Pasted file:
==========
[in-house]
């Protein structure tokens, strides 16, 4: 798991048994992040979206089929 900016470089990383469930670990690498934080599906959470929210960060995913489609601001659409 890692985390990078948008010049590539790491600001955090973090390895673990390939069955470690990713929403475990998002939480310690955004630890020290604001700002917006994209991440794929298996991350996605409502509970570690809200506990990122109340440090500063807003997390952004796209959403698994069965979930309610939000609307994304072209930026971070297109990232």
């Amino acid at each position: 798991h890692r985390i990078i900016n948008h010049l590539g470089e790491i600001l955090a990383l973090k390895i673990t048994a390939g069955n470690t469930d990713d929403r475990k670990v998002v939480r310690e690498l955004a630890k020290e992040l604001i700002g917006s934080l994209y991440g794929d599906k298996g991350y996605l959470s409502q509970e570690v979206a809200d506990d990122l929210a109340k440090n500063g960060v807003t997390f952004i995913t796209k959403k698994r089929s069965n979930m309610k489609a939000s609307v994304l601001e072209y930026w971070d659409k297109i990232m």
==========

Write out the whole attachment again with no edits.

[in-house]
């Protein structure tokens, strides 16, 4: 798991048994992040979206089929 900016470089990383469930670990690498934080599906959470929210960060995913489609601001659409 890692985390990078948008010049590539790491600001955090973090390895673990390939069955470690990713929403475990998002939480310690955004630890020290604001700002917006994209991440794929298996991350996605409502509970570690809200506990990122109340440090500063807003997390952004796209959403698994069965979930309610939000609307994304072209930026971070297109990232």
């Amino acid at each position: 798991h890692r985390i990078i900016n948008h010049l590539g470089e790491i600001l955090a990383l973090k390895i673990t048994a390939g069955n470690t469930d990713d929403r475990k670990v998002v939480r310690e690498l955004a630890k020290e992040l604001i700002g917006s934080l994209y991440g794929d599906k298996g991350y996605l959470s409502q509970e570690v979206a809200d506990d990122l929210a109340k440090n500063g960060v807003t997390f952004i995913t796209k959403k698994r089929s069965n979930m309610k489609a939000s609307v994304l601001e072209y930026w971070d659409k297109i990232m």